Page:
Itchy skin? Repeat ear infections? Diarrhea? Your dog’s symptoms may be caused by a food allergy in their diet. “Surely it can’t be that,” you might be thinking. “My dog has eaten the same food for ages and has just started having these problems.”
It turns out that dogs are more likely to have adverse reactions to food they’ve eaten for a long time. Keep reading to learn more about dog food allergies, why they cause the symptoms they do, and science-backed ways to make them better.
What Exactly Is a Food Allergy?
An allergy is an immune response to something the body repeatedly and mistakenly perceives as a threat. When an allergen shows up, the immune system overreacts by producing antibodies that then trigger a release of histamine and other chemicals.
In the case of food allergies, the offending allergens are in a dog’s diet. Food allergies are not very common in dogs but are becoming more prevalent. A study published in the journal BMC Veterinary Research found that true food allergies occur in only 1%–2% of dogs. Instead, dogs are far more likely to have a food sensitivity, which has many of the same symptoms as food allergies.
Sensitivity or Food Allergy: What’s the Difference?
A food sensitivity, also called a food intolerance, does not involve an immune system response and is instead caused by difficulty digesting a particular ingredient. One example (in both humans and dogs) is lactose intolerance, an inability to digest milk products well.
So how do you know if your dog has a food allergy or a food sensitivity? Typically, a dog with a food sensitivity will show gastrointestinal symptoms, such as diarrhea or flatulence, within an hour of eating an allergen. Food allergies, in addition to GI symptoms, can show up as an immune reaction anywhere in the body. Because there is a lot of overlap of symptoms between the two, your veterinarian can help figure out what is going on.
Common Food Allergy Symptoms
- Itching (most often of the ears, paws, rear end, and belly)
- Hot spots
- Skin rashes
- Eye discharge
- Red eyes
- Hair loss
- Chronic ear infections
- Swollen face, lips, eyelids, or ears
- Gastrointestinal problems (such as flatulence, vomiting, and diarrhea)
Many dog parents are surprised to learn that food allergies show up as skin issues, including itchiness, flakiness, and even skin infections. Histamine, which the immune system releases in response to an allergen, is to blame.
Histamine causes blood vessels to dilate, which increases blood flow and leads to redness, swelling, and itching. It also increases the permeability of blood vessels, allowing fluid to leak into the surrounding tissues, causing hives or other skin reactions. Additionally, histamine can stimulate nerve endings, leading to an itchy sensation in the skin.
Some types of yeast that are normally found on dogs’ skin thrive in the heat and excess oil produced during an inflamed state. When they overgrow, a dog can get what’s called dermatitis, a secondary skin infection from an allergic response.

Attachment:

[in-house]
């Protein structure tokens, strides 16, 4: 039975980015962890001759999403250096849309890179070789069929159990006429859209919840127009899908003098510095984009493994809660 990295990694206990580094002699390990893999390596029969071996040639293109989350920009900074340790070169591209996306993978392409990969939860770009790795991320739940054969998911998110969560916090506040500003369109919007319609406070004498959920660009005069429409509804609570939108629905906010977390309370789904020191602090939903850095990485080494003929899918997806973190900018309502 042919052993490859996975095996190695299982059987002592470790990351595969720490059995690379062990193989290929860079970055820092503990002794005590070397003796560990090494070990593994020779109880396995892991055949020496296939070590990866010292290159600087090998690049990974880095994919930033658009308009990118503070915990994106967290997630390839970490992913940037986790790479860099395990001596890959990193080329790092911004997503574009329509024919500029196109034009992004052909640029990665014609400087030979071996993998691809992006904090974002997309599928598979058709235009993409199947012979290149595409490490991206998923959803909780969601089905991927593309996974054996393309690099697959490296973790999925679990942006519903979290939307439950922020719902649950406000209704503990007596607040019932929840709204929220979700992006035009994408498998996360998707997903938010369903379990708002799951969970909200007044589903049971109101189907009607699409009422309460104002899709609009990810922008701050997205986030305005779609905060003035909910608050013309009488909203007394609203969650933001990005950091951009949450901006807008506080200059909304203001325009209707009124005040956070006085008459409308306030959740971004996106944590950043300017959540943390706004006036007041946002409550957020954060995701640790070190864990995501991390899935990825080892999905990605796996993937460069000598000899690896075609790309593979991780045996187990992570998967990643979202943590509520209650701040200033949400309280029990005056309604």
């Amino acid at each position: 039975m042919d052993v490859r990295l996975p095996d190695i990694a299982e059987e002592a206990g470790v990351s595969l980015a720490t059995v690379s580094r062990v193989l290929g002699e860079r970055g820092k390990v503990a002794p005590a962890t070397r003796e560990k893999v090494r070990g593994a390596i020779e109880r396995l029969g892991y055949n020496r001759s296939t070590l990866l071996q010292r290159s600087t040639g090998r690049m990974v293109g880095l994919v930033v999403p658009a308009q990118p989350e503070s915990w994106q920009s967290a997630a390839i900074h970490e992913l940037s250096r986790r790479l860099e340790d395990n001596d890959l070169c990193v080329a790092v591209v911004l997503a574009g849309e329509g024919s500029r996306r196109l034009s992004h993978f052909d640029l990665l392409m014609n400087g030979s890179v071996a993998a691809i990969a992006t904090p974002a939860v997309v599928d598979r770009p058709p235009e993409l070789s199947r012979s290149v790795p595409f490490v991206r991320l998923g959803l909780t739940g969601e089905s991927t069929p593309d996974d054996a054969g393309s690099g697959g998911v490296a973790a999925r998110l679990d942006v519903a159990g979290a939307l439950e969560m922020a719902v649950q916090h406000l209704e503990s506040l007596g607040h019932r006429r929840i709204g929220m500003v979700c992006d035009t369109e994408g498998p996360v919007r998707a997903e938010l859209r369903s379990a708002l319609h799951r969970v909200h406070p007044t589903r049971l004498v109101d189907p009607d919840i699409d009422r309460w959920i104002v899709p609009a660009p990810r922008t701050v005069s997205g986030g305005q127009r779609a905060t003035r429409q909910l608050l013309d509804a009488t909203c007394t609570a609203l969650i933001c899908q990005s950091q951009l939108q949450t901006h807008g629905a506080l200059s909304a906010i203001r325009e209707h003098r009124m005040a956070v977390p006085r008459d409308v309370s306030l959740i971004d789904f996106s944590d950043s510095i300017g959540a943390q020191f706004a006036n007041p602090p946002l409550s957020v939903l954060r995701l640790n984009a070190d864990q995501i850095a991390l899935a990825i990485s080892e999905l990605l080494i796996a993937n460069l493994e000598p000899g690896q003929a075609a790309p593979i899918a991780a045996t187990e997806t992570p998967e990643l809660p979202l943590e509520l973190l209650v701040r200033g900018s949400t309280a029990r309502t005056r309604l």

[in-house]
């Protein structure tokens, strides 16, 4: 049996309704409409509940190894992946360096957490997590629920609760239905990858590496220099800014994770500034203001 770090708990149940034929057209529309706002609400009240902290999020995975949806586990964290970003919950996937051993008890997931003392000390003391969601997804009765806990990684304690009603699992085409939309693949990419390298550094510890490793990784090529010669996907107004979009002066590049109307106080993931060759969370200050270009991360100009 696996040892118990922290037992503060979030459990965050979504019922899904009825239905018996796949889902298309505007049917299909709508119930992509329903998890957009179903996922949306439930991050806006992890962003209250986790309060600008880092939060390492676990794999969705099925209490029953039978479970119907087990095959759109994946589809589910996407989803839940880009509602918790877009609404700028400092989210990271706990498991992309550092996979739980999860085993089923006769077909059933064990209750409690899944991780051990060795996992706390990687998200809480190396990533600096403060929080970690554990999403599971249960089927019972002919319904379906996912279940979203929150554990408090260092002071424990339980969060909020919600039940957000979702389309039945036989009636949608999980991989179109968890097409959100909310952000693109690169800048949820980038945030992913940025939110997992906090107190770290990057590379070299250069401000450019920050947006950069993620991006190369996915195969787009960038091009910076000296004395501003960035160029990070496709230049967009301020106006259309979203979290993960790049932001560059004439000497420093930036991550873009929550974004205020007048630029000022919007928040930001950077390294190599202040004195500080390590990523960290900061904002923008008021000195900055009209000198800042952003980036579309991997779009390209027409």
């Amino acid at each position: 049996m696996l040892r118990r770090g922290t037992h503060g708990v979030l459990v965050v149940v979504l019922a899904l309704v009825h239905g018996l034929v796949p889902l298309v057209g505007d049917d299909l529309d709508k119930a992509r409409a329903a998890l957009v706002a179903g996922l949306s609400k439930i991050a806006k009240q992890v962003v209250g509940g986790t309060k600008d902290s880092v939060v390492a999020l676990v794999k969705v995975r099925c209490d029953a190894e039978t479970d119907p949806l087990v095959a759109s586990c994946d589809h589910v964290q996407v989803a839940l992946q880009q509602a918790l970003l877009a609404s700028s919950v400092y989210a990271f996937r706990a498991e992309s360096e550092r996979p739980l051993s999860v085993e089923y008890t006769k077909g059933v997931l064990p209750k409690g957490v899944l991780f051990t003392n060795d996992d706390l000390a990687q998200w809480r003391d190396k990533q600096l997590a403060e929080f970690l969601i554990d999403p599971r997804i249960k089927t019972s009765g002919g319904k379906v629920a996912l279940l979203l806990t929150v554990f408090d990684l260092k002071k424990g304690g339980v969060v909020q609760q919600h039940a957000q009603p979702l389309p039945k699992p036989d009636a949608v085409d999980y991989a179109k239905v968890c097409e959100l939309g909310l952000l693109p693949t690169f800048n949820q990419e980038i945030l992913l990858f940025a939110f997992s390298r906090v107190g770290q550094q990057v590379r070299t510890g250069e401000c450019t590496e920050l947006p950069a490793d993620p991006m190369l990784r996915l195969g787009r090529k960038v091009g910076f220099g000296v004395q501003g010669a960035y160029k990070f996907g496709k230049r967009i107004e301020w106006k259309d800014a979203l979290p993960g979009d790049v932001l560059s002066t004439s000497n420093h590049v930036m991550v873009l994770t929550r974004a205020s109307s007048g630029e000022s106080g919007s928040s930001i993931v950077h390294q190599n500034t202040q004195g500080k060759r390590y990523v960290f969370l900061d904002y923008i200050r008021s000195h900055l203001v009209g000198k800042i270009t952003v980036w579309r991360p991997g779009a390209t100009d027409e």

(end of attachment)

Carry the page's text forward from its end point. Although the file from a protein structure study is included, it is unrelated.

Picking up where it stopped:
The Most Common Food Allergens for Dogs
Proteins are the culprit for a large majority of dog food allergies. The most common allergens in dog food are found in beef, chicken, and dairy products. It’s not that these food items are especially allergenic; it’s because they are the ones most prevalent in commercial dog food.
A single protein source can contain multiple allergens. For example, a recent study published in the Veterinary Dermatology journal found 8 different chicken allergens relevant to dogs. Furthermore, the same allergen can exist in different protein sources. This is called cross-reactivity.
Until recently, scientists believed that cross-reactivity only happened between similar species, such as mammals or poultry. However, a 2022 study highlighted that the same allergens can span across fish, mammals, and even plants.
Dog allergies to egg, soy, wheat, potato, peas, lamb, pork, rabbit, and fish have also been identified, although these are not as common. Research suggests that some breeds may be more prone to food allergies than others, including Boxers, Bulldogs, and Retrievers.
Other Types of Allergies
Mites and fleas are the most common allergies in dogs. A dog’s immune system reacts to the insect salvia, which causes intense itching. Environmental allergies, such as pollen, dust, and mold, are also relatively common in dogs. Allergens can trigger a dog’s immune system by being ingested, touching their skin, or by being inhaled.
Dogs with other types of allergies are more susceptible to food allergies because their immune systems can more easily shift into a hyperactive state. Chronic inflammation, whether from a condition like inflammatory bowel disease (IBD) or long-term exposure to allergens, can cause the immune system to become more sensitive to certain food proteins.
How Is a Food Allergy Diagnosed?
Your veterinarian may want to run blood tests or conduct allergy testing, but studies show that this isn’t always accurate in diagnosing food allergies in dogs. The only true way to diagnose a food allergy is through a diet trial.
Also called an elimination trial or food trial, a diet trial involves switching your dog to a new food to reduce the possibility of food allergen exposure. Once your dog’s symptoms fully improve, usually in 8-12 weeks, you slowly reintroduce ingredients one by one from your dog’s previous diet. Whichever one causes an adverse reaction is determined to be the food allergy or food sensitivity.
Seems simple enough, right? Not so fast. It can be hard (and not to mention expensive!) to find a novel protein and carbohydrate source that your dog has not eaten before. Remember, the same allergen can be present in a different protein source (cross-reactivity) and some dogs may have multiple food allergies, making it more difficult to find a suitable diet. Many dogs are sensitive to diet transitions, which can add more time and even more symptoms to the process.
Some dogs can benefit from commercially available hydrolyzed diets in which the animal protein has been broken down into molecules small enough that they are unlikely to cause an immune response.
What Is A Novel Protein?